1. Compassion for People:

People would remark on the unusual compassion found in the ministry of Wigglesworth. Hearers on the front rows of meetings would regularly be doused in his tears as he read the scriptures, prayed for the sick and preached the gospel. He once said the following: “If you preachers lose your compassion you can stop preaching, for it won’t do any good. You will only be successful as a preacher as you let your heart become filled with the compassion of Jesus.” One man remarked that his sobs for the lost would often be so heart-rending that the entire congregation would end up weeping with him.

The truth is, if we live for power, will easily give up when we don’t always see things happen in the way we would like. But, if we operate out of compassion, we will navigate the highs and the lows, because our primary love is for people whom God has made. When you find your compassion, power will not be far behind.


  1. Readiness to Share the Gospel:

Wigglesworth once said that he would far rather see one person follow Jesus than see a thousand healed. He therefore lived a lifestyle of fearless readiness to share his faith whenever the opportunity would arise. On one occasion, as he was on a packed train to Cardiff, he went to the bathroom to wash his hands. He writes that he suddenly felt the Spirit rest on him as he took a few moments to pray. As he sat back in his seat, one of the two gentleman sitting opposite suddenly cried out, ‘Sir, you convince me of my sin’, and fell on his knees there in the carriageway! He led many to Christ in that train as God opened up hearts to the Gospel. This kind of story repeated itself on many occasions. I am provoked that Smith lived with such a readiness and eagerness to love those who did not yet know Jesus, irrespective of where he was at the time. God can reach people anywhere, but will he find us awake to the opportunities?!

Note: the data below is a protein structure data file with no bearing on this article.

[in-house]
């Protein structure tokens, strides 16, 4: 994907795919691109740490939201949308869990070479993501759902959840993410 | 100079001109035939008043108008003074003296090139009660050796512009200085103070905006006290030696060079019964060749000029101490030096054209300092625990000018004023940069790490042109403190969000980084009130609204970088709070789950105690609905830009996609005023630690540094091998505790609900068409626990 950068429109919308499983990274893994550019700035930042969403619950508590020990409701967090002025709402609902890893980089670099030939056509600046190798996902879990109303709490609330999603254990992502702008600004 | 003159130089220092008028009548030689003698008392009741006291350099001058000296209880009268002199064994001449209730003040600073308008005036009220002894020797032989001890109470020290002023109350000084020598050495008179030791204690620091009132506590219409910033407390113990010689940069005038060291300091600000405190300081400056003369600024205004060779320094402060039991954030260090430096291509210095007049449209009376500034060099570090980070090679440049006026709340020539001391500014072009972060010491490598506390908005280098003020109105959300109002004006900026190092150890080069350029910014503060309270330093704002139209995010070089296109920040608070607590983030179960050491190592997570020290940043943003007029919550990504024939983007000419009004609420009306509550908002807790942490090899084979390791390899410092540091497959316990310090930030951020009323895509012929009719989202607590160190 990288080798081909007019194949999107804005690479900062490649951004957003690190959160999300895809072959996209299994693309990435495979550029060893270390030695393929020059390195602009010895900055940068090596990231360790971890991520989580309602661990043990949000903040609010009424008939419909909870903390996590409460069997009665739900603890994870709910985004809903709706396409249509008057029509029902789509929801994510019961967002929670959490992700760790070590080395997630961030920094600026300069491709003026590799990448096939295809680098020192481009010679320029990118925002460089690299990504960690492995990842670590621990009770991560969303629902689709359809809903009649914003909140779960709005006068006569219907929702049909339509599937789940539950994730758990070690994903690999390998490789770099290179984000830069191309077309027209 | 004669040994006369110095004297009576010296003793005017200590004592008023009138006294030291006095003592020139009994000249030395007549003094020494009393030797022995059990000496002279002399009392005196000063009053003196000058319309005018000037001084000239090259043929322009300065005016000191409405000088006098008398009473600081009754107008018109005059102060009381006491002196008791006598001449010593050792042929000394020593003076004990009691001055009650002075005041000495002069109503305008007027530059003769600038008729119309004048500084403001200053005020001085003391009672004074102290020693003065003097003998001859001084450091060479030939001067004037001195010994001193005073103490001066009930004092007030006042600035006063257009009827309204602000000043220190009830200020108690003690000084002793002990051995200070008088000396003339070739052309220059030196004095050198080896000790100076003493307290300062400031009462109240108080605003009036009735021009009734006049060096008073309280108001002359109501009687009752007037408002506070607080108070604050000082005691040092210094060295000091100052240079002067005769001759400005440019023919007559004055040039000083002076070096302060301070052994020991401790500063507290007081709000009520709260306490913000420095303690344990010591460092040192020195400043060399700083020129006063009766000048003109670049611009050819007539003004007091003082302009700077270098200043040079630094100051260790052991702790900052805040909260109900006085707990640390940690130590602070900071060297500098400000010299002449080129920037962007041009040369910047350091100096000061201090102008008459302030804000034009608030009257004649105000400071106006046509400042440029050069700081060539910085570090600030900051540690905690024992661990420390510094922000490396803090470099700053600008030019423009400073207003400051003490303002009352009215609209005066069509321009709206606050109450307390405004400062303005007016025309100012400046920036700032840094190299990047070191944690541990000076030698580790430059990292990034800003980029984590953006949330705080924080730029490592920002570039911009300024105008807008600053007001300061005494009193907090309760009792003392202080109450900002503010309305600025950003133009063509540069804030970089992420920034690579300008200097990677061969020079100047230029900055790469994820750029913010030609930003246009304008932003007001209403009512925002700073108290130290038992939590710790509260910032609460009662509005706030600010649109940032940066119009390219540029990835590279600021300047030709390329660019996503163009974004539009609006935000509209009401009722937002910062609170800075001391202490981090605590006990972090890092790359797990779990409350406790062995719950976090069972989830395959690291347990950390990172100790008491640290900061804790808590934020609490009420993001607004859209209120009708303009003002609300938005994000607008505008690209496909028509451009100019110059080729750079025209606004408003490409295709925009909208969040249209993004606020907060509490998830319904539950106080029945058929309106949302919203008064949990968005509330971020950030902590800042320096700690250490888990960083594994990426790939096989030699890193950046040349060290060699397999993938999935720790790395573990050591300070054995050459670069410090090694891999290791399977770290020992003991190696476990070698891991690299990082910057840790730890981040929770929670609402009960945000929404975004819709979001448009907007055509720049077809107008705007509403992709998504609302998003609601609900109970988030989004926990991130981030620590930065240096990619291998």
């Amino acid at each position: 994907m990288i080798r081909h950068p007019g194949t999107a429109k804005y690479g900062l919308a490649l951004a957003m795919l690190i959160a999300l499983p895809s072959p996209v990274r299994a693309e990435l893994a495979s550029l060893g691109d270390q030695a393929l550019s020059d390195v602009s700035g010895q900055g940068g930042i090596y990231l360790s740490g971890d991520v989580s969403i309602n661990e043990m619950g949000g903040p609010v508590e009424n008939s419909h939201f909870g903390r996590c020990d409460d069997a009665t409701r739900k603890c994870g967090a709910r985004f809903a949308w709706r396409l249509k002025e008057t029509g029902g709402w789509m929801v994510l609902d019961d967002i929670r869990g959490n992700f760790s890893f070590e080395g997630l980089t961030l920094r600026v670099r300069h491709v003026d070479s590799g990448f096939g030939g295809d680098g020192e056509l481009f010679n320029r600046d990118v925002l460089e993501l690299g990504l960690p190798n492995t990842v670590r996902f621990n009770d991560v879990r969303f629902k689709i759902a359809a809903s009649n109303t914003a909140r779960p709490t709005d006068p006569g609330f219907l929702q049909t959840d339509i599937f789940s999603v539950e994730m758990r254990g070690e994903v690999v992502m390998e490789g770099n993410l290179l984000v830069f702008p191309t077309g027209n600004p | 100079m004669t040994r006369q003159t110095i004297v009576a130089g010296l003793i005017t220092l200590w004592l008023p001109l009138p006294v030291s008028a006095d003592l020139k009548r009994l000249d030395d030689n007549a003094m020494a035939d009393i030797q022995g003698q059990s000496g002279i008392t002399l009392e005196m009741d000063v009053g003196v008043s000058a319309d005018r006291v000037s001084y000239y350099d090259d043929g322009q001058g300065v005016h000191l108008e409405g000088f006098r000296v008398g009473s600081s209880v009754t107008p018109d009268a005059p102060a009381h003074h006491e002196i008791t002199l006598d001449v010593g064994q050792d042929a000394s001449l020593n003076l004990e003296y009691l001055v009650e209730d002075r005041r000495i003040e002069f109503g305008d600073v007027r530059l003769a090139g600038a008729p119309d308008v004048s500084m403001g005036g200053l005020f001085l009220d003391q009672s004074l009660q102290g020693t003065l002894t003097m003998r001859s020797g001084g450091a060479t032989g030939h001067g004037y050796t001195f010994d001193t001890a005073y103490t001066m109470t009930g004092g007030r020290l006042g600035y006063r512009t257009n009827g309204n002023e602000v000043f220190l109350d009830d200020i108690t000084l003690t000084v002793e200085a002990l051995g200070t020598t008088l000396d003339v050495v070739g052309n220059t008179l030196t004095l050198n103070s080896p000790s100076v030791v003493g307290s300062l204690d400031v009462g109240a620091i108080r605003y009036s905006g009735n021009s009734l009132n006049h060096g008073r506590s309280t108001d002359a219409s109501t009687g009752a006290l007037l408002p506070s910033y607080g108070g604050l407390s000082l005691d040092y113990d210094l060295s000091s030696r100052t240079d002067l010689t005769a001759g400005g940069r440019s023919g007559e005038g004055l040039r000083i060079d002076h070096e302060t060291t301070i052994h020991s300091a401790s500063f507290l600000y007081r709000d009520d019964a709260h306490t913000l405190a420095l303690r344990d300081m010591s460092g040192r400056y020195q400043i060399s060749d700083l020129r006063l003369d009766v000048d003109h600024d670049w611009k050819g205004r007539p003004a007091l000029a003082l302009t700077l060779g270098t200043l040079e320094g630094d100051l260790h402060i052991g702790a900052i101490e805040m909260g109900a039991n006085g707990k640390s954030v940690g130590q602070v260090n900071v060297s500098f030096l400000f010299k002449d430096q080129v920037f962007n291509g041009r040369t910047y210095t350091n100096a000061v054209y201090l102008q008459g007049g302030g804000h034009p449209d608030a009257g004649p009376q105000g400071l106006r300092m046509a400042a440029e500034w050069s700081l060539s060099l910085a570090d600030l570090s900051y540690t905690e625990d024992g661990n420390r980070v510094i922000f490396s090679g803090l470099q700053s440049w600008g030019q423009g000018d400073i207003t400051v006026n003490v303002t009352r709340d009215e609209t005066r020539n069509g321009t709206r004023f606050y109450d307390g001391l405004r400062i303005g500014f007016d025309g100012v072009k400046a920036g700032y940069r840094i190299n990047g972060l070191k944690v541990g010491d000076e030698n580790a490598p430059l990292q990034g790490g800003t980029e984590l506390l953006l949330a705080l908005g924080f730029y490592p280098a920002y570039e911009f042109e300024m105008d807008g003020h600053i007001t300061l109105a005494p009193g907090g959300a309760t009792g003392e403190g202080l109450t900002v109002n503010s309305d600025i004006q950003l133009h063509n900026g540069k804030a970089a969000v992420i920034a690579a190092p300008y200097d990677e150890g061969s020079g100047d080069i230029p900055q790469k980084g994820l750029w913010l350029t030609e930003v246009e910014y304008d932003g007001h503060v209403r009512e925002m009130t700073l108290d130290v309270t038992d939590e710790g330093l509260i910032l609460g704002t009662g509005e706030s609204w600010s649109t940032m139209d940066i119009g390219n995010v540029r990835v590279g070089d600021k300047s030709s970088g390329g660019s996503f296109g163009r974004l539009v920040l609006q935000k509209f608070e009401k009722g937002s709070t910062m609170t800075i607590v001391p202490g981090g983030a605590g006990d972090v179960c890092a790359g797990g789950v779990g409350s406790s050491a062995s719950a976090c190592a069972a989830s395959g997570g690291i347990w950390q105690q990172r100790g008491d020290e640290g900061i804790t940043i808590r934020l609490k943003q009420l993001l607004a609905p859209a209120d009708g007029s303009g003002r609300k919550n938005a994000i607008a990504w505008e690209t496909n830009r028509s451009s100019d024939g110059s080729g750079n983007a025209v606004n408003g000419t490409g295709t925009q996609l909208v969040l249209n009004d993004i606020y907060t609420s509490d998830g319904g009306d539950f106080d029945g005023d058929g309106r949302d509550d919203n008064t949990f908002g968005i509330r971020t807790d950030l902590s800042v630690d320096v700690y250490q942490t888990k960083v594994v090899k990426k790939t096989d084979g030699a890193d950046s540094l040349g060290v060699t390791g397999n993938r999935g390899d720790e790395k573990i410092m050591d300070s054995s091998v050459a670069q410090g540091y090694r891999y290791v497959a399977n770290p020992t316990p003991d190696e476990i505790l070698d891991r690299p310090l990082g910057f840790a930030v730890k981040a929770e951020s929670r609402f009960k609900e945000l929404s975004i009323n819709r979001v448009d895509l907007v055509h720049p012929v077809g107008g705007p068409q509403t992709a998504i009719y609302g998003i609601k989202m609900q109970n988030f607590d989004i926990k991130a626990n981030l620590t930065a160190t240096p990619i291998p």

There are so many other lessons we could learn from this man of faith but I want to leave with this thought. Scripture says that men like Elijah (or Smith Wigglesworth for that matter) were people ‘just like us’ (James 5:17). The goal is never to replicate someone elses life, but to live our own life of faith. Comparison will always lead you into the performance trap if you are not careful. The aim of these great accounts is that we might, instead, run the race marked out for us. I want to become a man of prayer, faith for healing, compassion and love for the lost and Wigglesworth is a provocation to me that I can grow in all of these things.

Ultimately, I am left with one simple lesson from his life. If you live amazed with God, you will live an amazing life. Its all about Jesus. Pursue Him and His Kingdom will follow.


Phil Wilthew


If you would like to read more about the life of Smith Wigglesworth, please read ‘Wigglesworth: The Complete Story’ by Julian Wilson.